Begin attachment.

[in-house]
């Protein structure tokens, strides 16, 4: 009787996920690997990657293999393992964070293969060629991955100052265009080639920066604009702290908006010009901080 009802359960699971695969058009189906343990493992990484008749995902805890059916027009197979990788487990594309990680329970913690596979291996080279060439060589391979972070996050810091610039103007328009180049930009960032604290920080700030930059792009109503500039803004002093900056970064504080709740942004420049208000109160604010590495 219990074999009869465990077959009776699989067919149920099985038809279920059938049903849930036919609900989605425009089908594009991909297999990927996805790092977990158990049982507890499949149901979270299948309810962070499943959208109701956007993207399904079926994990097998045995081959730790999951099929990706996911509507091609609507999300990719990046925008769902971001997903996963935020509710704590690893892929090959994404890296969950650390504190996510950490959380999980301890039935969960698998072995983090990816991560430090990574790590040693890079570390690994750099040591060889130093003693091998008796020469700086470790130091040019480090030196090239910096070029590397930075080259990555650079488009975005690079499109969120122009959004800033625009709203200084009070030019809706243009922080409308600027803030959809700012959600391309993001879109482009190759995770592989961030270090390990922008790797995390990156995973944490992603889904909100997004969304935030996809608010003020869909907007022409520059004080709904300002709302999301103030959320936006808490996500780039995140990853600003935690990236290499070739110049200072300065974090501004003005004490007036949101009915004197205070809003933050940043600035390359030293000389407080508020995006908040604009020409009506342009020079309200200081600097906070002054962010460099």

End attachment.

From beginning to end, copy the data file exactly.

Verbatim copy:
[in-house]
């Protein structure tokens, strides 16, 4: 009787996920690997990657293999393992964070293969060629991955100052265009080639920066604009702290908006010009901080 009802359960699971695969058009189906343990493992990484008749995902805890059916027009197979990788487990594309990680329970913690596979291996080279060439060589391979972070996050810091610039103007328009180049930009960032604290920080700030930059792009109503500039803004002093900056970064504080709740942004420049208000109160604010590495 219990074999009869465990077959009776699989067919149920099985038809279920059938049903849930036919609900989605425009089908594009991909297999990927996805790092977990158990049982507890499949149901979270299948309810962070499943959208109701956007993207399904079926994990097998045995081959730790999951099929990706996911509507091609609507999300990719990046925008769902971001997903996963935020509710704590690893892929090959994404890296969950650390504190996510950490959380999980301890039935969960698998072995983090990816991560430090990574790590040693890079570390690994750099040591060889130093003693091998008796020469700086470790130091040019480090030196090239910096070029590397930075080259990555650079488009975005690079499109969120122009959004800033625009709203200084009070030019809706243009922080409308600027803030959809700012959600391309993001879109482009190759995770592989961030270090390990922008790797995390990156995973944490992603889904909100997004969304935030996809608010003020869909907007022409520059004080709904300002709302999301103030959320936006808490996500780039995140990853600003935690990236290499070739110049200072300065974090501004003005004490007036949101009915004197205070809003933050940043600035390359030293000389407080508020995006908040604009020409009506342009020079309200200081600097906070002054962010460099």